No it was not. The only share they had in all of that, in common with the vast majority of people in this state, was to have to pay a much bigger share of their income for housing and accommodation and just about everything else. It is ironic then to listen to spokespeople for those sectors claiming that the attacks on the public service will somehow lead to economic recovery. I wonder have they pondered that there will be less people to overcharge now?

But what was most telling was one business spokesperson last week who said that the Budget will lead to a revival in overseas investment and that this will allow Irish business to piggy back on all of that.

I use the word “telling” because it describes accurately enough a lot of what went on in the Celtic Tiger years. The real economy was to a huge extent dominated by multi nationals and this led to most of the real growth. Benefiting from that, and from the nominal increases in workers wages above all were the type of people I have referred to who saw it as an opportunity to dip their beaks and extract a disproportionate share of that in rents and mortgages by putting them up whenever they felt like it.

In saying that I am not criticising the many genuine domestic enterprises who have sought to contribute to employment creation and the economy and it is no accident that they have been treated extremely badly by the banks in comparison to the incompetent speculators who have gifted us NAMA, and a potentially worse disaster down the road.

Another aspect of the assault on ordinary public sector workers has been the apparent popularity of this strategy among other sections of workers although I suspect – if for no other reason than that many private sector workers are married or otherwise related to low and middle income public servants – that this does not reflect reality.

However, any private sector worker inclined to celebrate the attack on teachers and nurses and firemen and guards and people working in Government departments ought to beware because as sure as night follows day they will be next. The private sector has already seen cuts in wages and the undermining of jobs and conditions but the defeat, as it is regarded in business circles, of the unions on public sector pay, will be followed by further attacks on workers living standards.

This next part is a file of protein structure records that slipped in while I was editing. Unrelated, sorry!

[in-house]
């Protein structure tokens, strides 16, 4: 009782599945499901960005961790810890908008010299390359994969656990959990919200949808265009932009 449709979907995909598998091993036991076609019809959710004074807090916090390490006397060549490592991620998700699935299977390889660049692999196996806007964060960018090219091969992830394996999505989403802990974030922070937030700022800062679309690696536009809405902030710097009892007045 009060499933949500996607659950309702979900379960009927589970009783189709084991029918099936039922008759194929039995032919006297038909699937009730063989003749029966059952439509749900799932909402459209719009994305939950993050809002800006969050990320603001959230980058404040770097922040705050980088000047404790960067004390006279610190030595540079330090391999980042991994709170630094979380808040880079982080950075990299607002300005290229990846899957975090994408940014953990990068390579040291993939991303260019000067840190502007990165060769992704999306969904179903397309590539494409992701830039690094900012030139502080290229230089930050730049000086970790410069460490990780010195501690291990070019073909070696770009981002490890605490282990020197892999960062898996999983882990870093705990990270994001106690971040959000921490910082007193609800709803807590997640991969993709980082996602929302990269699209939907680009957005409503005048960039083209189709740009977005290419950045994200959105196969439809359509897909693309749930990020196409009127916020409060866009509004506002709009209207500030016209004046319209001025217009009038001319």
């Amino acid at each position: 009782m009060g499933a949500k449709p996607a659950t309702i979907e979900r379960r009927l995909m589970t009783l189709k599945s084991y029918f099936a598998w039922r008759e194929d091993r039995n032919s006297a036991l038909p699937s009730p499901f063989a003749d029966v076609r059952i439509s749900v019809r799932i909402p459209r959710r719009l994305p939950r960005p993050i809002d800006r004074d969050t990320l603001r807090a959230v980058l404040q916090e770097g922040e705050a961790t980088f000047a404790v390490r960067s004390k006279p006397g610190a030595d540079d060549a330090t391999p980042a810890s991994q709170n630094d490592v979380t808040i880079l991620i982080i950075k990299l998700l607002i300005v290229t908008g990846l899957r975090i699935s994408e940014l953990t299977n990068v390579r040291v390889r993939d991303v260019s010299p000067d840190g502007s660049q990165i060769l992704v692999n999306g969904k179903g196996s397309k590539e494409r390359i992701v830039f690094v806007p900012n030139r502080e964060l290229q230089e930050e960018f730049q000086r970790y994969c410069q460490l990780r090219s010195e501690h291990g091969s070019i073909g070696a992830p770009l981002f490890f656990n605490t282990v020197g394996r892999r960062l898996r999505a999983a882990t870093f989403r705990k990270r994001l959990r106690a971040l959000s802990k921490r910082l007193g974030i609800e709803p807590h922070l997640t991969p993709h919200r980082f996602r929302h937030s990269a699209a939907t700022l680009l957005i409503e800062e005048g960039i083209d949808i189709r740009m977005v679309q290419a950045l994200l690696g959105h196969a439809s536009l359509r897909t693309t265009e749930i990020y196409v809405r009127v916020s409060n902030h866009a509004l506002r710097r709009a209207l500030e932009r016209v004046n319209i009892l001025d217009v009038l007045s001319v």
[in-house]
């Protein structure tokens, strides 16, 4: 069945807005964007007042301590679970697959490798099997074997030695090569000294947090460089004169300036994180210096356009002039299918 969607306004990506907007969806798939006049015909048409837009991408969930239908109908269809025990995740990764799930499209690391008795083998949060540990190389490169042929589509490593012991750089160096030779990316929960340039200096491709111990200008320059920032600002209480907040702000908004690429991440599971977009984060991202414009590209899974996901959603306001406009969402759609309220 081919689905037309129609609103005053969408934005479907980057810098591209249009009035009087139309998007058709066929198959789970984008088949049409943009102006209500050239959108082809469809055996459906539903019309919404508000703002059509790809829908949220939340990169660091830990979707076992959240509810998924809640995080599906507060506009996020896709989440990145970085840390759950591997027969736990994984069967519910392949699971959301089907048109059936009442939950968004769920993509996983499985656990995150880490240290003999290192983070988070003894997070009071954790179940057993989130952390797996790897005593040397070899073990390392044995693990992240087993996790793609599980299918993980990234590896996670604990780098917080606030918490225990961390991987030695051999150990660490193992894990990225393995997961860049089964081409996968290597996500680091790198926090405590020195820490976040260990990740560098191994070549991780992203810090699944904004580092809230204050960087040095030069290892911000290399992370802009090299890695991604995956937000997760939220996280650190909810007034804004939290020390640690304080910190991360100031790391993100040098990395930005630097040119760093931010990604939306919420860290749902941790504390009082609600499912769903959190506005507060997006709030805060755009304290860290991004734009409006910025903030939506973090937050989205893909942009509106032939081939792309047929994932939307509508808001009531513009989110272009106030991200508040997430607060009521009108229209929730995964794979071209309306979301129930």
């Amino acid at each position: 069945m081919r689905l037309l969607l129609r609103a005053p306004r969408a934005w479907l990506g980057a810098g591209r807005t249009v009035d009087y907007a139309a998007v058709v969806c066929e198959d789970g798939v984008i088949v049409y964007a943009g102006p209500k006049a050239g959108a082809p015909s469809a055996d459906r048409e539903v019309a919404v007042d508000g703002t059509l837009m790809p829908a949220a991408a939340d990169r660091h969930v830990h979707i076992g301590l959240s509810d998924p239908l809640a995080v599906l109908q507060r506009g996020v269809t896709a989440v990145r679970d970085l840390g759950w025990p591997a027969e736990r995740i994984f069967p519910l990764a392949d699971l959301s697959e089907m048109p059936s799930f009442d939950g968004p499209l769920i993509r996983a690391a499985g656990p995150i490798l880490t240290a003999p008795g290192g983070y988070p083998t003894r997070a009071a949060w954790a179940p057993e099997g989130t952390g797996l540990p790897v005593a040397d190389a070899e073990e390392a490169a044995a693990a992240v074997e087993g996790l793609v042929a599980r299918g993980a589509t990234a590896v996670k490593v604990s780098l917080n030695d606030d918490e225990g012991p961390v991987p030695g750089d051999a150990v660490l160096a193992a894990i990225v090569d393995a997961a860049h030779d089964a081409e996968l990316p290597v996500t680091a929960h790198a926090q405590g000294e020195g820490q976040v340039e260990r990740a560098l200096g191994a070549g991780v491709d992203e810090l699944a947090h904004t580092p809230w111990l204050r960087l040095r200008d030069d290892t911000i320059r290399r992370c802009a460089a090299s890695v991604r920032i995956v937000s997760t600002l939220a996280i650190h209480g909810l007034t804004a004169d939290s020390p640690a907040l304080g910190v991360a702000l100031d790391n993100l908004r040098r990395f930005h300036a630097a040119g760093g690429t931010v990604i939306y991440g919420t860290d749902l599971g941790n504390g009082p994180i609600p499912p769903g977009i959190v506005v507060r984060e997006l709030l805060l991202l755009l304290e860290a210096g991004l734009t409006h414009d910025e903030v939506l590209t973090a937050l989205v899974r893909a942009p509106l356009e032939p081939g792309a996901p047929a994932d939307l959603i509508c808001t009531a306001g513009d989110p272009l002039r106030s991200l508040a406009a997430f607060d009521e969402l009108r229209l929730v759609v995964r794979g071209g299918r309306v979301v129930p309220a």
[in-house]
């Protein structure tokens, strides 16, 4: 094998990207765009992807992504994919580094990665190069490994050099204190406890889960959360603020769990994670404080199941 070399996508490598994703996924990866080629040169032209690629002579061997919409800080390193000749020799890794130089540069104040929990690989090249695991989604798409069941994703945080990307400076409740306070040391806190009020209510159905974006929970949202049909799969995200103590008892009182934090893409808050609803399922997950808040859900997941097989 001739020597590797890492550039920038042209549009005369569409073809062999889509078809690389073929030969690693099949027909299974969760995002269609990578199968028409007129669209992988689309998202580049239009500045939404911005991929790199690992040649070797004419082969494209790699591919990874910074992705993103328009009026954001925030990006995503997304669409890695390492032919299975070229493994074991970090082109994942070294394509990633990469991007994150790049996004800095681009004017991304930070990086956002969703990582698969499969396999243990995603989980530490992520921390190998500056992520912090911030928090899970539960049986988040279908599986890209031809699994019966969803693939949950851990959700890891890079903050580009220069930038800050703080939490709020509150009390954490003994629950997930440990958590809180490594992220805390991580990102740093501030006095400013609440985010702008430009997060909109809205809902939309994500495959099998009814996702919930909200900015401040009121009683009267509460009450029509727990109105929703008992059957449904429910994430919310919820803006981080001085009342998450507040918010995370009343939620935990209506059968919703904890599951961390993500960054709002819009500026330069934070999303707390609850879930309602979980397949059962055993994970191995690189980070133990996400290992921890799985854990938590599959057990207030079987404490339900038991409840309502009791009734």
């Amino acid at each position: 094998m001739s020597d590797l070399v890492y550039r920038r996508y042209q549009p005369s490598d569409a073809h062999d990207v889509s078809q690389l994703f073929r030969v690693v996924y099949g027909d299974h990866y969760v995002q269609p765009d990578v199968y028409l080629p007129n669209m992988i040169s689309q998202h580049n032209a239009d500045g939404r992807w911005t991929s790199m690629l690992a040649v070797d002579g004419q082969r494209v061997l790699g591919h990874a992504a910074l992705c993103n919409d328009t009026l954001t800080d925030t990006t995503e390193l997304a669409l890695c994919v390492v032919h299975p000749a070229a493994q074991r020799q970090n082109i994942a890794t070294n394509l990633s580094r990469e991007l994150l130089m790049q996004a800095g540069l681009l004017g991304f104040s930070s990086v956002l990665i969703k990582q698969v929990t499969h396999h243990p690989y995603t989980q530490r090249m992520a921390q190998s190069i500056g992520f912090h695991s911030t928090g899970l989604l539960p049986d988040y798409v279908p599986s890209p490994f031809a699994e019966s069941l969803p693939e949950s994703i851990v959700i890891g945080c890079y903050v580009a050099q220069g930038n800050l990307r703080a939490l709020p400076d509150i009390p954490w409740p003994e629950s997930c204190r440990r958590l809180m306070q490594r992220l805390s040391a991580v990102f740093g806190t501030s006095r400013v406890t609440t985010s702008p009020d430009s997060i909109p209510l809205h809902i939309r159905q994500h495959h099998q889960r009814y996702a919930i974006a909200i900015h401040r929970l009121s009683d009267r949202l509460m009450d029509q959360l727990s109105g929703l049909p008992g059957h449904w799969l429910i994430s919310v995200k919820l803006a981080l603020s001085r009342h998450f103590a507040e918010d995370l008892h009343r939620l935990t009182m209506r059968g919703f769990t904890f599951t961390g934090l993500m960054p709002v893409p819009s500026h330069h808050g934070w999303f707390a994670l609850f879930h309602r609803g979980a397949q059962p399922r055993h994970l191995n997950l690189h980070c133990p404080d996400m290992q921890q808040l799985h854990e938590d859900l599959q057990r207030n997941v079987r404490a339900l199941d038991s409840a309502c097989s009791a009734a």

Apart from the issues of fairness in all of this and the fact that many people’s lives will be made a lot worse, my colleague Arthur Morgan last week made other points regarding why these cuts are a bad move. They are not going to encourage economic growth as they will take a huge amount of money out of circulation. In saying that however, the Government is at least consistent as its entire strategy is negative and militates against any economic stimulus. Other countries have rejected their strategy and are showing signs of recovery. This Government however has chosen to attack those on low income and to further depress the economy while at the same time creating the monstrosity of NAMA to pay for the sins of their friends in finance and property.

Truly the days when a Fianna Fáil leader could claim to be the leader of a party that represented the people of no property are long gone.